Jim Kelly: “It’s also my time to fight”

Hall of Fame Bills quarterback Jim Kelly and longtime friend and backup quarterback Frank Reich talk with News 4's Ed Drantch Sunday in New York City.

NEW YORK, N.Y. (WIVB) – As Jim Kelly awaits the start of chemotherapy and radiation treatment Monday in New York City, the Hall of Fame quarterback is relying on faith, and support from loved ones, to get through the toughest battle of his life.

Telling stories and laughing like nothing was wrong, Kelly couldn’t stop smiling Sunday as he sat alongside friend Frank Reich.

“It’s funny because he was bringing back memories,” Kelly said of his longtime backup quarterback.

Reich stopped by the Manhattan hotel where the Kellys are staying as a show of moral support for the man he watched in awe on the sidelines for so many seasons.

RELATED: Jim and Jill’s daughter Erin discusses her father’s battle with cancer

“This is the best, to be with the people you love the most,” said Reich. “I mean what gets better than that?”

The cancer that Kelly is battling has now spread throughout his face.

“From what I’m hearing, it’s almost at the brainstem,” asked News 4’s Ed Drantch, who traveled to New York City to visit with the Kellys. “Yeah, it is,” Kelly replied.

The Bills’ all-time leading passer says he’s praying for a miracle.

“I just wish this maybe would have happened when I was 75 years-old and not so much when I was 54 but the good Lord with his timing, it’s my time but it’s also my time to fight.”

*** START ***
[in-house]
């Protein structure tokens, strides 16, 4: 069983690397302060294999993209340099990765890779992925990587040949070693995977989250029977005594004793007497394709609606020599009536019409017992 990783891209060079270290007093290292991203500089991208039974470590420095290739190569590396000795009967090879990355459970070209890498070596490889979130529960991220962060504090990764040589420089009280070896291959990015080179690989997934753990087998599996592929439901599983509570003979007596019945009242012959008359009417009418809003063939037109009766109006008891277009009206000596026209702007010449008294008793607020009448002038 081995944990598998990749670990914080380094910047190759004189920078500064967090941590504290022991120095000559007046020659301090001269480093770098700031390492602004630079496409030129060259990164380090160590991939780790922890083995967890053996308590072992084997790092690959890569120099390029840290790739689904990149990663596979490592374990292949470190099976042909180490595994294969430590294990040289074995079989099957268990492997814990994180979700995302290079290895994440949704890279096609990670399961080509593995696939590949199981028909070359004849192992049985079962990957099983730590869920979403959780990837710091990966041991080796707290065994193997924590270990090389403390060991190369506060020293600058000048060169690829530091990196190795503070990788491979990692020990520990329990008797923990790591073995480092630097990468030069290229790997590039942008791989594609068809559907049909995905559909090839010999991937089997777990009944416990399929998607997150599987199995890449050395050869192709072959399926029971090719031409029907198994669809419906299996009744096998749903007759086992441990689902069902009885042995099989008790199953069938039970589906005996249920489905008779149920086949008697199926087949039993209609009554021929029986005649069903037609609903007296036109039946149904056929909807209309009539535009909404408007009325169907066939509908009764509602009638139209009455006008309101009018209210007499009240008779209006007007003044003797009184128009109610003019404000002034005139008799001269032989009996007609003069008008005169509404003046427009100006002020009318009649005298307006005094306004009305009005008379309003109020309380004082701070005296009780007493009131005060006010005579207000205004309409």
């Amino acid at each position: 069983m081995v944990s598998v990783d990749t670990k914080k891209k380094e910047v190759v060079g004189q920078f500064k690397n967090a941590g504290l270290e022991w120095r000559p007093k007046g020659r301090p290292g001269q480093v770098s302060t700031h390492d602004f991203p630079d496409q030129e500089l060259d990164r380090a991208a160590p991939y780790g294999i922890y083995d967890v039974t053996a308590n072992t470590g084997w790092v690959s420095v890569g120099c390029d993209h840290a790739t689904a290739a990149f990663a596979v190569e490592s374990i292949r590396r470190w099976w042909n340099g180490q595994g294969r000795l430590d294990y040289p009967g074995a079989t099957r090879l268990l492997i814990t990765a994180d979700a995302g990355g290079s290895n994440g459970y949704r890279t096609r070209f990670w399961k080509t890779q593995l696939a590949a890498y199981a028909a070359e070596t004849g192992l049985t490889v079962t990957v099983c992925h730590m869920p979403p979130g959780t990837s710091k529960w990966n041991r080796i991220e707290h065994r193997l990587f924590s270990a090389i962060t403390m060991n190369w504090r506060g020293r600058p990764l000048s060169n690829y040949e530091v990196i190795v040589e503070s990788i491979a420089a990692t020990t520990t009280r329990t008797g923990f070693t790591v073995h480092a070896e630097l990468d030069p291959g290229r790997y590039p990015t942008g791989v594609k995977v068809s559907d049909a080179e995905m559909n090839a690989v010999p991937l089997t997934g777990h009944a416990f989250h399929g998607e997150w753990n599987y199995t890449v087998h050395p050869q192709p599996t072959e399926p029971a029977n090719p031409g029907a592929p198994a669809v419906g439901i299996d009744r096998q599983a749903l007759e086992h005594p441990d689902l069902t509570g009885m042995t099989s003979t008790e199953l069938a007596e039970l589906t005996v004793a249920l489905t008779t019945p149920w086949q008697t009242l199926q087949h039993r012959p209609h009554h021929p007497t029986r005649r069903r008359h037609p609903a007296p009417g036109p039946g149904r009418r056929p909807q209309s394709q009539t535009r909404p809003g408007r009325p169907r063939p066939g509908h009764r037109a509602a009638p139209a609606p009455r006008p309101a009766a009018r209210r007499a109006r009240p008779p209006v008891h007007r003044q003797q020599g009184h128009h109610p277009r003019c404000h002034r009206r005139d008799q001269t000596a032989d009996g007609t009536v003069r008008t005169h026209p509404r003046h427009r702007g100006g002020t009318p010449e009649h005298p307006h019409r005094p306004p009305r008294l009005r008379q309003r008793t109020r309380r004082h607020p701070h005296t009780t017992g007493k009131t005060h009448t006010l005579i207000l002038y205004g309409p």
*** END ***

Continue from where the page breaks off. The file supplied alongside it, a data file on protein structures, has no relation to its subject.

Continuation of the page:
The Kelly family says they came to New York City for increased medical attention and perhaps, more importantly, pain management.  They’ve been in New York for two weeks and will stay for the foreseeable future.

“We miss family, we miss our dogs,” said Kelly’s wife Jill with a laugh. “Jim misses the backyard and the turkeys and the deer. You don’t see that when you’re walking down the street in New York City.”

Jill is holding on to hope that this cancer is treatable and as doctors say, potentially curable.  She says the whole thing is simply overwhelming.

“I fall apart and I’m afraid and I talk to God in ways that I get it all out there,” Jell told News 4’s Ed Drantch.

She continues to wear Jim’s cross, which he handed over when testing first started.

“I trust that He’s big enough for my anger and my confusion and all of those things,” she said of her relationship with God. “If I couldn’t go to Him I don’t know what I would do.”

Faith is guiding the Kelly’s through this second battle with cancer. They call it ‘Kelly tough.’

“I know that I’ve done everything you could possibly do here on earth,” said Kelly. “And if it’s my time, I’m going with a smile on my face.”

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